The Supercuts chain ran an ad in April styled as an "open letter" to President Bush and Senator John Kerry, offering them "free haircuts and shampoos for the duration of your race to the White House."
As for the shift, "our client expressed a desire to be more timely," said Canice Neary, a creative director at the Supercuts agency in Chicago, Element 79 Partners, owned by Omnicom.
The idea behind a brand ad inspired by an important election "is to try and seem bigger than you are," Mr. Neary said, as well as to suggest that if a brand is paying attention to current events, it is also paying attention to consumer needs.
Among the myriad brands clambering aboard the political bandwagon are the Barbie line of dolls from Mattel; Jack Daniel's Tennessee whiskey, sold by the Brown-Forman Corporation; Fuse, the music video cable television network owned by the Cablevision Systems Corporation; Maker's Mark bourbon whiskey, sold by Allied Domecq; Net-Zero, the Internet access service owned by United Online; Nextel Communications; USA Today, published by the Gannett Company; and Virgin Mobile, a joint venture of the Sprint Corporation and the Virgin Group.
"There's no doubt there's a lot more interest in this election than usual," said John Hayes, brand director for Jack Daniel's at Brown-Forman in Louisville, Ky. So he was particularly receptive, he said, when the brand's agency, the St. Louis office of Arnold Worldwide, part of the Arnold Worldwide Partners division of Havas, proposed a political-themed ad: a photograph of the brand's creator next to the words "I'm Jack Daniel and I approved this ad." It offers a humorous wink at the phrasing required in commercials paid for by candidates' campaigns.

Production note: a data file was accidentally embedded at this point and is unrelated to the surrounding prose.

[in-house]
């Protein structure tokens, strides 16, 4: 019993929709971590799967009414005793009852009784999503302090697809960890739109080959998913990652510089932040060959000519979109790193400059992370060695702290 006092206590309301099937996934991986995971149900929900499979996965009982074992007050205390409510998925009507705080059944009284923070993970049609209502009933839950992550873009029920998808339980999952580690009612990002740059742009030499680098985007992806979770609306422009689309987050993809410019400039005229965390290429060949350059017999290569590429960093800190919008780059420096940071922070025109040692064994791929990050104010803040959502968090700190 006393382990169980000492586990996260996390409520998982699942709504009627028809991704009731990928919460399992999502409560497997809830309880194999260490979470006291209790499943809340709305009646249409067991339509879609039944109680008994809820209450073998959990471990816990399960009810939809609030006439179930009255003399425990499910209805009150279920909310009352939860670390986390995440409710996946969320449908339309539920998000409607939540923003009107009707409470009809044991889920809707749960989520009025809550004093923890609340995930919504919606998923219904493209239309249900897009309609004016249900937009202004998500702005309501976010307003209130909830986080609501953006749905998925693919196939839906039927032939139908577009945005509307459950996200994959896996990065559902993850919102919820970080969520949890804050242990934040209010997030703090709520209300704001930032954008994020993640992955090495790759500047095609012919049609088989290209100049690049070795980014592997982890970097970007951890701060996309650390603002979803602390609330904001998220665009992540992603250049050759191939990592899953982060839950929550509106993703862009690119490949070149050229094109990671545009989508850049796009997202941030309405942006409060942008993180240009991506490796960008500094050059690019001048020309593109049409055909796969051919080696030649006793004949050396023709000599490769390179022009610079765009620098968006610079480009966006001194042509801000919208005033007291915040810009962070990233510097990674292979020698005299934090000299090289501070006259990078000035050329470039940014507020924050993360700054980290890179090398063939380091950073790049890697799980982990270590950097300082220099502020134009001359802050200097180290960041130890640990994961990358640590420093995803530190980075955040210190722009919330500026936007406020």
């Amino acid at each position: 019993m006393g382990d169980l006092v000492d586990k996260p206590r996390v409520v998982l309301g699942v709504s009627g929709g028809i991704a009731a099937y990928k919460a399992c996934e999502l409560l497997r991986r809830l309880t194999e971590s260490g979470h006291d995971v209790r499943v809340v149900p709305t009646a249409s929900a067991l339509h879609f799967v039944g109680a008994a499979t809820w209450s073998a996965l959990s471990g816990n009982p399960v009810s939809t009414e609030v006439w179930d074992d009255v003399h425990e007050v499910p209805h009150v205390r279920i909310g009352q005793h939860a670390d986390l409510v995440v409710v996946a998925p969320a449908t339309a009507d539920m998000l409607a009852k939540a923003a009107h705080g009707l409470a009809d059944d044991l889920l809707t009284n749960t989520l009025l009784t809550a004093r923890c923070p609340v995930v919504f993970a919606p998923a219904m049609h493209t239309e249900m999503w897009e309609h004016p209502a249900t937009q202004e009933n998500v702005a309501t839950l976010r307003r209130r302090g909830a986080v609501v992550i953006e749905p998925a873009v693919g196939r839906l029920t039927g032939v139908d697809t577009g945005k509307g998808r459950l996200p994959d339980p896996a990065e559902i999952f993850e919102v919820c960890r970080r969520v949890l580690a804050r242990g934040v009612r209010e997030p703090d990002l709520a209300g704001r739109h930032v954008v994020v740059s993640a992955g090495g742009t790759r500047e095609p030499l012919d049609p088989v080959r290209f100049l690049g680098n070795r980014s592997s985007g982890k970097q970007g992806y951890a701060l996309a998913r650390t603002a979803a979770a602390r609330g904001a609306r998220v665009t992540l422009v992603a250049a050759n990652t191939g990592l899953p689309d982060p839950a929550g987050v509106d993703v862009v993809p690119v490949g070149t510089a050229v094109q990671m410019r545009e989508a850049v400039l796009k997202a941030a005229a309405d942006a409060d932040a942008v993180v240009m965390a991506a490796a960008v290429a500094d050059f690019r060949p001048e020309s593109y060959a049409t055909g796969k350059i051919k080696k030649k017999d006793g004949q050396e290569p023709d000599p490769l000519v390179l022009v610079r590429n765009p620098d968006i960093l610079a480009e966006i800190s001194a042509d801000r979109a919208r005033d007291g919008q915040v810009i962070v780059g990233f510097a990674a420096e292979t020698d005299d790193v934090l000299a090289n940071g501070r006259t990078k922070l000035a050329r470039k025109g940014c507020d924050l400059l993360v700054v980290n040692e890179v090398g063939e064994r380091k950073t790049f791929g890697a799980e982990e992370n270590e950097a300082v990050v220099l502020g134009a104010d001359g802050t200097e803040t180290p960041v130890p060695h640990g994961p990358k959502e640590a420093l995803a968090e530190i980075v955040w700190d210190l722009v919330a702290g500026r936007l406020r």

Indeed, the initial response to the ad has been so enthusiastic, Mr. Hayes said, that it is also being produced in interactive and promotional versions by other Jack Daniel's agencies like Draft in Chicago, part of the Interpublic Group of Companies, and Slingshot in Dallas.
"We have created materials for bar promotions and store displays," he added, "particularly in battleground states."
Some election-themed ads can raise eyebrows, just as some election ads do. For instance, an ad for USA Today appearing this week in Advertising Age presents maps of the United States with states colored red or blue for Republican or Democrat; for buying or renting; and for fondness for the Atkins diet or Ben & Jerry's ice cream.
The map depicting which party is favored by each state seems to show the results of the 2000 presidential election. But four states carried by Al Gore - Delaware, Iowa, Maryland and Minnesota - are colored red, along with those that actually went for Mr. Bush.
"It's all made up," said Susan Irwin, a spokeswoman for the USA Today agency, McCann Erickson Worldwide in New York, part of the McCann Worldgroup division of Interpublic. The three maps are intended as good-natured spoofs of the "cute graphics" featured in USA Today, she added.
Stuart Elliott, The New York Times. September 1, 2004.